Demand Outweighs Supply: Significant Interest in 500 New Affordable Houses

The Irish Times reports that the County Council of south Dublin has a plan to build 500 new affordable homes. This is the first time a plan has been put in place to build affordable housing in south Dublin for well over a decade. The houses are planned to cost roughly €300,000. Therefore, for first time buyers, in order to purchase, the home buyers would have to place a down payment of €30,000. However, the home buyers could also benefit from the Help to Buy Scheme. Since the home buyers are purchasing affordable housing that is less than 500,000 euro, the first time buyers could receive a tax rebate of 5% of the 300k if the home buyers take out a mortgage of at least 70% of the home’s price. This €15,000 rebate could be very beneficial to most first time home buyers. In addition, the Irish Times predicted that the affordable homes will be 40% less than market price, a significant savings.  

As reported by the Irish times, the homes will be available in three locations. The first time home buyers could purchase these affordable houses in either Rathcoole, Clonburris Strategic Development Zone, or Killinarden, Tallaght. Killinarden, Tallaght is set to be the location of the majority of the affordable housing.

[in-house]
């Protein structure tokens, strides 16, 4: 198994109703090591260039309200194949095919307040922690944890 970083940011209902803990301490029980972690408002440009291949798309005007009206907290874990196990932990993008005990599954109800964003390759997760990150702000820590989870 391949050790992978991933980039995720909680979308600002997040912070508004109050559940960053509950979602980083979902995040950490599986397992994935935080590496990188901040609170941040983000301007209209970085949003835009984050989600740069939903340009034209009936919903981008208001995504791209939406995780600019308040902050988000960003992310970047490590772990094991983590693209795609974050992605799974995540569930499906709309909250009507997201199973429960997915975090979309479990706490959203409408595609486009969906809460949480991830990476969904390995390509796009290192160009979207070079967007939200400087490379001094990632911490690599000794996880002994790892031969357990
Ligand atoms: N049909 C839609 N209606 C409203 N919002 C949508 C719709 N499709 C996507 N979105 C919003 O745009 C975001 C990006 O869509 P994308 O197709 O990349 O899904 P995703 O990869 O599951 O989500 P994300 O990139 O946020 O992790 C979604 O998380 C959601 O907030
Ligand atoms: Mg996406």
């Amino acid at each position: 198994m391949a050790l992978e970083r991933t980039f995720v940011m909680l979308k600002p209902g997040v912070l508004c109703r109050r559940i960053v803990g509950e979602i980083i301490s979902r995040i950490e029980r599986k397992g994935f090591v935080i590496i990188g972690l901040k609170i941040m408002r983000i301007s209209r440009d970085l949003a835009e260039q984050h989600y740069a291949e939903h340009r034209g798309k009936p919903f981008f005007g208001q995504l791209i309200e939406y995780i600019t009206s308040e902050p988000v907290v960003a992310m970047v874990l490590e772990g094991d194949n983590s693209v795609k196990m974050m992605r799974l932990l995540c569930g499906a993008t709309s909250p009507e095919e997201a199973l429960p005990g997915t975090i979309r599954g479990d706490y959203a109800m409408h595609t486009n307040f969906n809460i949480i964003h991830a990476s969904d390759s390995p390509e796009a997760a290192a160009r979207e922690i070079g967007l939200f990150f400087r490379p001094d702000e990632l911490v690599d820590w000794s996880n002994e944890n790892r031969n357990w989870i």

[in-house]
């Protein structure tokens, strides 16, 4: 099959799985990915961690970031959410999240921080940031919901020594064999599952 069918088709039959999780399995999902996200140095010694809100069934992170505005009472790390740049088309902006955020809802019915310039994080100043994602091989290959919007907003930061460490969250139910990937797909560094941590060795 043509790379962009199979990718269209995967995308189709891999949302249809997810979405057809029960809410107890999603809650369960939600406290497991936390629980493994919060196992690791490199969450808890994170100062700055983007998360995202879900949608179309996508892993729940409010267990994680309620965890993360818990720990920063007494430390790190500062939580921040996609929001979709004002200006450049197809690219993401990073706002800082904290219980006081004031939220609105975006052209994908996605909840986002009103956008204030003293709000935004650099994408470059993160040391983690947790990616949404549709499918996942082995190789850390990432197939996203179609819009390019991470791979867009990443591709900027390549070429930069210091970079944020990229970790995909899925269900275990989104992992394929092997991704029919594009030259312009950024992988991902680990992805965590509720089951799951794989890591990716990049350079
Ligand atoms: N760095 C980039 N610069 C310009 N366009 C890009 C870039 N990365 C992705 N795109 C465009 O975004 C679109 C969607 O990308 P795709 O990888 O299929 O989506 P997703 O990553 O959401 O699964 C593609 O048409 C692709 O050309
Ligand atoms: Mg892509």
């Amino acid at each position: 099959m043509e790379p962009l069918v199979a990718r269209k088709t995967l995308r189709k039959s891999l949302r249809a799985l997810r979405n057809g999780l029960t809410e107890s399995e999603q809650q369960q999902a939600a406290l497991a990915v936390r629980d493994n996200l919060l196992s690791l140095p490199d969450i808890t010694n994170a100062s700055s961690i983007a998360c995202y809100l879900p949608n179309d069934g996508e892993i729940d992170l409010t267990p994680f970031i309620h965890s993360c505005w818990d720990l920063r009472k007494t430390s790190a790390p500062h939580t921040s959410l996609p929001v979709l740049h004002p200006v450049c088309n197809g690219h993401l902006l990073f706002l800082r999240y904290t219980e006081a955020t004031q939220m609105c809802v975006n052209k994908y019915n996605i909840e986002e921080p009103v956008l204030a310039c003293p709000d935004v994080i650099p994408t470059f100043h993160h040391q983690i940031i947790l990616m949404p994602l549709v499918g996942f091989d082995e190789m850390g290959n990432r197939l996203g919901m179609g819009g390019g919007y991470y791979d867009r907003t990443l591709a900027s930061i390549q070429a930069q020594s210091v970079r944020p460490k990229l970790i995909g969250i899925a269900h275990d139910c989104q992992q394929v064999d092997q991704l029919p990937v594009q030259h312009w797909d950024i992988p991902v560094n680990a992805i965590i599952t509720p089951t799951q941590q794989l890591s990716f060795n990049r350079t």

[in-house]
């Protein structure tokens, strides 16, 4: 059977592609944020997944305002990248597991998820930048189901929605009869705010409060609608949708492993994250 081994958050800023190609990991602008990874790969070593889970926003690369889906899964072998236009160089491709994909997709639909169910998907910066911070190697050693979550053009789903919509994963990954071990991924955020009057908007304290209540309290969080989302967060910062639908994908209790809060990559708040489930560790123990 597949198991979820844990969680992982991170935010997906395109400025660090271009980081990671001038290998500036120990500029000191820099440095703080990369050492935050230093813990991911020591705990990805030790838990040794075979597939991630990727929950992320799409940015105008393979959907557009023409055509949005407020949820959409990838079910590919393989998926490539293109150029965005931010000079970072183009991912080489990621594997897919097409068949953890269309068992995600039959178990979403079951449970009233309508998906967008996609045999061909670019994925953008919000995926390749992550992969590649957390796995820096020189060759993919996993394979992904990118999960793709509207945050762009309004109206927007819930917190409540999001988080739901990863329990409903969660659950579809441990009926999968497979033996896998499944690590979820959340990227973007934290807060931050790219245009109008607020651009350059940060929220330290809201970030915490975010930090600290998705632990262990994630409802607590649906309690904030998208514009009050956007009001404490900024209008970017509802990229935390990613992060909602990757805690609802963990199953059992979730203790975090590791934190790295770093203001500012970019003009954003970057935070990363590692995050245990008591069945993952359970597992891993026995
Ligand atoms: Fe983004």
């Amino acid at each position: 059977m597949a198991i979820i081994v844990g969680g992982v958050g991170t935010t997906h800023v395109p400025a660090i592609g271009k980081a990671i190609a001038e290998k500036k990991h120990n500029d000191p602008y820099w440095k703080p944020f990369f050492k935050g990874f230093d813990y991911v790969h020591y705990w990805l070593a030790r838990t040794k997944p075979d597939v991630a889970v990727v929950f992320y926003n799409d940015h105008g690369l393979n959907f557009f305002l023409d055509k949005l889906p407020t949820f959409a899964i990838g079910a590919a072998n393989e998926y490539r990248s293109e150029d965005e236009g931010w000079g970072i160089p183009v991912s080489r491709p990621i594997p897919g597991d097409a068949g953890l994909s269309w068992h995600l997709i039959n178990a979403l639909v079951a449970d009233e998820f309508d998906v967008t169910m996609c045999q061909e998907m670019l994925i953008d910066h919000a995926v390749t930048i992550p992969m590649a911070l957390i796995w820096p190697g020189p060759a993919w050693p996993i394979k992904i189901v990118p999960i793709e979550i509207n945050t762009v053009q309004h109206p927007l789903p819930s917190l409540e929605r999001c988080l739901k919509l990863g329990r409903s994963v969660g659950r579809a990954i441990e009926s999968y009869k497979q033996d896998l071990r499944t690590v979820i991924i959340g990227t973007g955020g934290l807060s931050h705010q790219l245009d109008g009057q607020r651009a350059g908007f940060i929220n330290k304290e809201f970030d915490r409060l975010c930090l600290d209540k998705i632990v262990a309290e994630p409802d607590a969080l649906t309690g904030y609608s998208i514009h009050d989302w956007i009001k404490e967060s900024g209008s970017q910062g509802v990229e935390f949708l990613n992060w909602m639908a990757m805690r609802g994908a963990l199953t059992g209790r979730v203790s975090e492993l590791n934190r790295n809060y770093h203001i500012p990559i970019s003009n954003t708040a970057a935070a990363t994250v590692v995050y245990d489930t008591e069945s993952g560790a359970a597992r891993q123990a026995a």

While the affordable housing plan seems to be a step in the right direction, the demand still vastly outweighs the supply. Two thousand plus first time buyers in Ireland have shown interest in the affordable housing that is set to be complete in 2021. Due to the shortage, it is reported that the Department of Housing has a “scheme of priority.” The scheme will determine which eligible buyers get to purchase the homes. 

First in line will be residents who have lived in the south Dublin council area for a year or more. If houses were to still remain after the south Dublin residents’ demands were met, citizens of Ireland who have a child in the education system or people who have a job in the south Dublin area would follow. In addition, to be eligible, the Irish Times predicts the income requirement would be individuals or joint couples who make less than 50k and 75k, respectably. However, these numbers are not yet fact, as Eoghan Murphy, the Minister of Housing, stated the scheme is still in the drafting phase. It will be interesting to see the final scheme set in place by the Council and if more houses are planned to be created in the near future in order to suit the housing demand.



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